it's new to me that the fruit of Sambucus niger (in German "Schwarzer Holunder", "Hollerbusch" or "Fliederbeerbusch") should be poisonous. They are eaten as fruit, are used for medicin (child's cold), even the flowers are eaten after dipping into fluid pastry and baked in hot oil. I specially like yoghurt with either the berries or the fresh flowers, mhhhh. :rolleyes:

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Post by Liis » August 24th, 2010, 3:47 pm

leonia wrote: ----------------
it's new to me that the fruit of Sambucus niger (in German "Schwarzer Holunder", "Hollerbusch" or "Fliederbeerbusch") should be poisonous. They are eaten as fruit, are used for medicin (child's cold), even the flowers are eaten after dipping into fluid pastry and baked in hot oil. I specially like yoghurt with either the berries or the fresh flowers, mhhhh. :rolleyes:
Dear Leonia and all other friends of elderberries /flowers -
there is a very similar elder, Sambucus ebulus, the dwarf elder, that almost all agree is poisonous, also with black berries. Not so very dwarf, the one I saw last week was at least 2 metres, flowering now. But it is a herb, not a bush.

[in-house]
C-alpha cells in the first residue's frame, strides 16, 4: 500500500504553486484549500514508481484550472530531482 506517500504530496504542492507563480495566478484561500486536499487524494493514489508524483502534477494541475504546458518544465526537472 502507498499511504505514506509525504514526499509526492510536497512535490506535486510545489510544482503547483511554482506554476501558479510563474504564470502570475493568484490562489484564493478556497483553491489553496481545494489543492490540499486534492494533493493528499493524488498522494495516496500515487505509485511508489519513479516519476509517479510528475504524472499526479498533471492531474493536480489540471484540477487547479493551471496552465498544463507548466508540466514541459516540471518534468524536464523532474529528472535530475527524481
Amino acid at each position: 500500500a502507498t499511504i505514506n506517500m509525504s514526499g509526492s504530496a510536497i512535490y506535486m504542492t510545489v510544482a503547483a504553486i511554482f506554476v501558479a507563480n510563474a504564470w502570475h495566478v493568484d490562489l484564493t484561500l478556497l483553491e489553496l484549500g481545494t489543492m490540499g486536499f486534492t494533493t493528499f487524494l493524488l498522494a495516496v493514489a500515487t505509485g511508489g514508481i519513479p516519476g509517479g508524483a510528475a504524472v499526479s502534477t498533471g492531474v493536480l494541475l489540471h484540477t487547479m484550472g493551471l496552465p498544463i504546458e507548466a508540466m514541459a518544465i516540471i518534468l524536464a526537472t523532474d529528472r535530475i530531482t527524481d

Some people may be allergic to the "real" elder, and it is said that the unripe berries are not good for you: there were recipes for pickling them as capers.
In yoghurt - interesting! They often flower again with a few sprays in autumn, a chance to try then. A Czech friend used to strew the fresh flowers on pancakes before turning them in the pan.
The true black elder is slowly but surely spreading northwards in Sweden. Some twenty years ago there were few in Stockholm, now they are everywhere. And they have had no problems at all with cold winters. So it has been one of my unsolved riddles - why not in Estonia?
As usual (nearly) - not in America. The red-berried elder is much more widely spread (MAP)

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Post by Fleur » August 24th, 2010, 5:55 pm

I notice that I know nothing about these berries.
I will not go picking them. Only if they are processed for juice or jam, and in the shop for sale. :blush:

I have used cranberry juice, which is good for the bladder.
http://en.wikipedia.org/wiki/Cranberry
( in the Netherlands are grown on Terschelling. )


I saw also this, but I don't know the name. :puzzled:
Who knows?
Image

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Post by Liis » August 24th, 2010, 7:52 pm

Fleur wrote:I notice that I know nothing about these berries.
I will not go picking them. Only if they are processed for juice or jam, and in the shop for sale. :blush: